Terminations (i.e., transitions from glacial to interglacial periods) and interglacial periods are key intervals to understand climate dynamics under increasing and high atmospheric CO2 concentrations, such as Earth's present and future climates. Due to its intrinsic relationship with the Atlantic Meridional Overturning Circulation and its prominent role in controlling energy distribution and upper ocean buoyancy, the South Atlantic Subtropical Gyre (SASG) is a key, yet poorly understood, feature of the climate system. This project aims to reconstruct the paleoceanographic evolution of the SASG with high-temporal resolution and a multi-proxy approach, generating micropaleontological, inorganic geochemical and isotopic records for the past 800 thousand years (kyr). Therefore, two marine sediment cores collected from the western South Atlantic will be analyzed for (i) Globorotalia truncatulinoides relative abundances, (ii) Mg/Ca ratios, as well as (iii) carbon (´13C) and oxygen (´18O) stable isotopes on planktonic foraminiferal tests. The records will serve as proxies for upper water column stratification, seawater temperature, salinity and dissolved inorganic carbon ´13C of South Atlantic Central Water. They are anticipated to unravel the SASG evolution over the past 800 kyr, with special focus on past terminations and interglacial peaks. When accomplished, this project will deliver key paleoceanographic insights for the understanding of critical climate thresholds, as the one the Earth approaches at the moment.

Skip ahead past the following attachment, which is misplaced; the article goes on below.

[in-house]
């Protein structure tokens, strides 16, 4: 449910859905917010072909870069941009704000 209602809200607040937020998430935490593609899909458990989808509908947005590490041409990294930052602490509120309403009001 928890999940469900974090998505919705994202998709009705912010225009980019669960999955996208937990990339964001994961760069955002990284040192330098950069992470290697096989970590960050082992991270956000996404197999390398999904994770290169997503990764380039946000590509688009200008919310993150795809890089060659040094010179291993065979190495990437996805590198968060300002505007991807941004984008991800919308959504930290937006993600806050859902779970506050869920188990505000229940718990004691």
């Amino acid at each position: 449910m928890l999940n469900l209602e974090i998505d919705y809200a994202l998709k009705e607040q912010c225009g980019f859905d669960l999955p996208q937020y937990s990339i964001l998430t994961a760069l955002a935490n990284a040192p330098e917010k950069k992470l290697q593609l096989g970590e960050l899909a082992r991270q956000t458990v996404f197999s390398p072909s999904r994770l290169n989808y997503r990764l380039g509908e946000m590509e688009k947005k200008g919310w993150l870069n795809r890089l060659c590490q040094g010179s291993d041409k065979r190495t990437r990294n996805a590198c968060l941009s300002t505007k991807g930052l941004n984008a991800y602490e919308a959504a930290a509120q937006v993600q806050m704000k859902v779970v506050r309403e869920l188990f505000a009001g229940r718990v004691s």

News published in Agência FAPESP Newsletter about the scholarship: